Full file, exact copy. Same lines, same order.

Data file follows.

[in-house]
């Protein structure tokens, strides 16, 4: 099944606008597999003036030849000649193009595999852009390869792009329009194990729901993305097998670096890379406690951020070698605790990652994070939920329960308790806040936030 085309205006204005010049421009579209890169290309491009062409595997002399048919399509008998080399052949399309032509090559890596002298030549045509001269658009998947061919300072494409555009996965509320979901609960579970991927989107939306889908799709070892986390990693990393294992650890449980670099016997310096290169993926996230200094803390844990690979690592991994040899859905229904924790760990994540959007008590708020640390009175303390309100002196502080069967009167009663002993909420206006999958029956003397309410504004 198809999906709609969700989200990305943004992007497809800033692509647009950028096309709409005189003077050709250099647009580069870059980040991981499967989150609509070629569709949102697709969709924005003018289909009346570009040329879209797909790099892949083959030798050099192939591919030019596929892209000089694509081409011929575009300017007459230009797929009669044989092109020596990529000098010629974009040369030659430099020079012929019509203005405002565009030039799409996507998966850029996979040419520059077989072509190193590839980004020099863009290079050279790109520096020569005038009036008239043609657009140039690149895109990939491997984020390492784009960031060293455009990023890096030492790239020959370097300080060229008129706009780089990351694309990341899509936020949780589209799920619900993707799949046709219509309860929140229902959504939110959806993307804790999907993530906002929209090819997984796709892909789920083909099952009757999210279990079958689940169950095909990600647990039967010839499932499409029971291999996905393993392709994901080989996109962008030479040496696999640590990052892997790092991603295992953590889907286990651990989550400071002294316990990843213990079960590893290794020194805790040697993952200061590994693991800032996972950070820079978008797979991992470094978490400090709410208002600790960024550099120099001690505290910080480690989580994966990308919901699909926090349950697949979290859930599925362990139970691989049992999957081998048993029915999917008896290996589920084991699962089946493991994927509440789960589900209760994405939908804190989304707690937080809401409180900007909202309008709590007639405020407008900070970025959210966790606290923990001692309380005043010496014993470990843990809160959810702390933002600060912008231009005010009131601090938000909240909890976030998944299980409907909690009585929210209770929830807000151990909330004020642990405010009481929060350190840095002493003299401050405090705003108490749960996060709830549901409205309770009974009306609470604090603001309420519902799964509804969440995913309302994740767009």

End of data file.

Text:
[in-house]
């Protein structure tokens, strides 16, 4: 099944606008597999003036030849000649193009595999852009390869792009329009194990729901993305097998670096890379406690951020070698605790990652994070939920329960308790806040936030 085309205006204005010049421009579209890169290309491009062409595997002399048919399509008998080399052949399309032509090559890596002298030549045509001269658009998947061919300072494409555009996965509320979901609960579970991927989107939306889908799709070892986390990693990393294992650890449980670099016997310096290169993926996230200094803390844990690979690592991994040899859905229904924790760990994540959007008590708020640390009175303390309100002196502080069967009167009663002993909420206006999958029956003397309410504004 198809999906709609969700989200990305943004992007497809800033692509647009950028096309709409005189003077050709250099647009580069870059980040991981499967989150609509070629569709949102697709969709924005003018289909009346570009040329879209797909790099892949083959030798050099192939591919030019596929892209000089694509081409011929575009300017007459230009797929009669044989092109020596990529000098010629974009040369030659430099020079012929019509203005405002565009030039799409996507998966850029996979040419520059077989072509190193590839980004020099863009290079050279790109520096020569005038009036008239043609657009140039690149895109990939491997984020390492784009960031060293455009990023890096030492790239020959370097300080060229008129706009780089990351694309990341899509936020949780589209799920619900993707799949046709219509309860929140229902959504939110959806993307804790999907993530906002929209090819997984796709892909789920083909099952009757999210279990079958689940169950095909990600647990039967010839499932499409029971291999996905393993392709994901080989996109962008030479040496696999640590990052892997790092991603295992953590889907286990651990989550400071002294316990990843213990079960590893290794020194805790040697993952200061590994693991800032996972950070820079978008797979991992470094978490400090709410208002600790960024550099120099001690505290910080480690989580994966990308919901699909926090349950697949979290859930599925362990139970691989049992999957081998048993029915999917008896290996589920084991699962089946493991994927509440789960589900209760994405939908804190989304707690937080809401409180900007909202309008709590007639405020407008900070970025959210966790606290923990001692309380005043010496014993470990843990809160959810702390933002600060912008231009005010009131601090938000909240909890976030998944299980409907909690009585929210209770929830807000151990909330004020642990405010009481929060350190840095002493003299401050405090705003108490749960996060709830549901409205309770009974009306609470604090603001309420519902799964509804969440995913309302994740767009």